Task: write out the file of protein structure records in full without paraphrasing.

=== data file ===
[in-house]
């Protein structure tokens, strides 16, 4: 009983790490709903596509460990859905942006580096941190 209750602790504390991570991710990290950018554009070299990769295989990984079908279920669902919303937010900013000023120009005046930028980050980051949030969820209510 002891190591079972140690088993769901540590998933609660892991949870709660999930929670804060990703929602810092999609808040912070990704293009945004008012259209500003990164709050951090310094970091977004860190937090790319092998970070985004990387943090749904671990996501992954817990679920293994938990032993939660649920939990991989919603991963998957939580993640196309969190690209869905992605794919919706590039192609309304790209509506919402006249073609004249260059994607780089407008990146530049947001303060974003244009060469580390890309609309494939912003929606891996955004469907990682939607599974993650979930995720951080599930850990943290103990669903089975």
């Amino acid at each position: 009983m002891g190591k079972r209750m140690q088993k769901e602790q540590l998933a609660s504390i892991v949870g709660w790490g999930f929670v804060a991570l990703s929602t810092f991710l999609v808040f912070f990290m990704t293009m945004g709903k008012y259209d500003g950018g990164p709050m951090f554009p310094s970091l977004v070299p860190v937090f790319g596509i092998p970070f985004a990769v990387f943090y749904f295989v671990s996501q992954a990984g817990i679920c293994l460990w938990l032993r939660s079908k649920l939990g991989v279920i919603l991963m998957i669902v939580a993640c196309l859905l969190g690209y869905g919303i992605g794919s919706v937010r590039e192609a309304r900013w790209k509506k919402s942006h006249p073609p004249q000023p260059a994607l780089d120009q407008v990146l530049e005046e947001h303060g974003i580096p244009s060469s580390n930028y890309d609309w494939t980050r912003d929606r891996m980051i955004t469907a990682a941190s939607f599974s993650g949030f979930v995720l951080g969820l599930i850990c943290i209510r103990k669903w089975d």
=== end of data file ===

[in-house]
């Protein structure tokens, strides 16, 4: 009983790490709903596509460990859905942006580096941190 209750602790504390991570991710990290950018554009070299990769295989990984079908279920669902919303937010900013000023120009005046930028980050980051949030969820209510 002891190591079972140690088993769901540590998933609660892991949870709660999930929670804060990703929602810092999609808040912070990704293009945004008012259209500003990164709050951090310094970091977004860190937090790319092998970070985004990387943090749904671990996501992954817990679920293994938990032993939660649920939990991989919603991963998957939580993640196309969190690209869905992605794919919706590039192609309304790209509506919402006249073609004249260059994607780089407008990146530049947001303060974003244009060469580390890309609309494939912003929606891996955004469907990682939607599974993650979930995720951080599930850990943290103990669903089975």
């Amino acid at each position: 009983m002891g190591k079972r209750m140690q088993k769901e602790q540590l998933a609660s504390i892991v949870g709660w790490g999930f929670v804060a991570l990703s929602t810092f991710l999609v808040f912070f990290m990704t293009m945004g709903k008012y259209d500003g950018g990164p709050m951090f554009p310094s970091l977004v070299p860190v937090f790319g596509i092998p970070f985004a990769v990387f943090y749904f295989v671990s996501q992954a990984g817990i679920c293994l460990w938990l032993r939660s079908k649920l939990g991989v279920i919603l991963m998957i669902v939580a993640c196309l859905l969190g690209y869905g919303i992605g794919s919706v937010r590039e192609a309304r900013w790209k509506k919402s942006h006249p073609p004249q000023p260059a994607l780089d120009q407008v990146l530049e005046e947001h303060g974003i580096p244009s060469s580390n930028y890309d609309w494939t980050r912003d929606r891996m980051i955004t469907a990682a941190s939607f599974s993650g949030f979930v995720l951080g969820l599930i850990c943290i209510r103990k669903w089975d």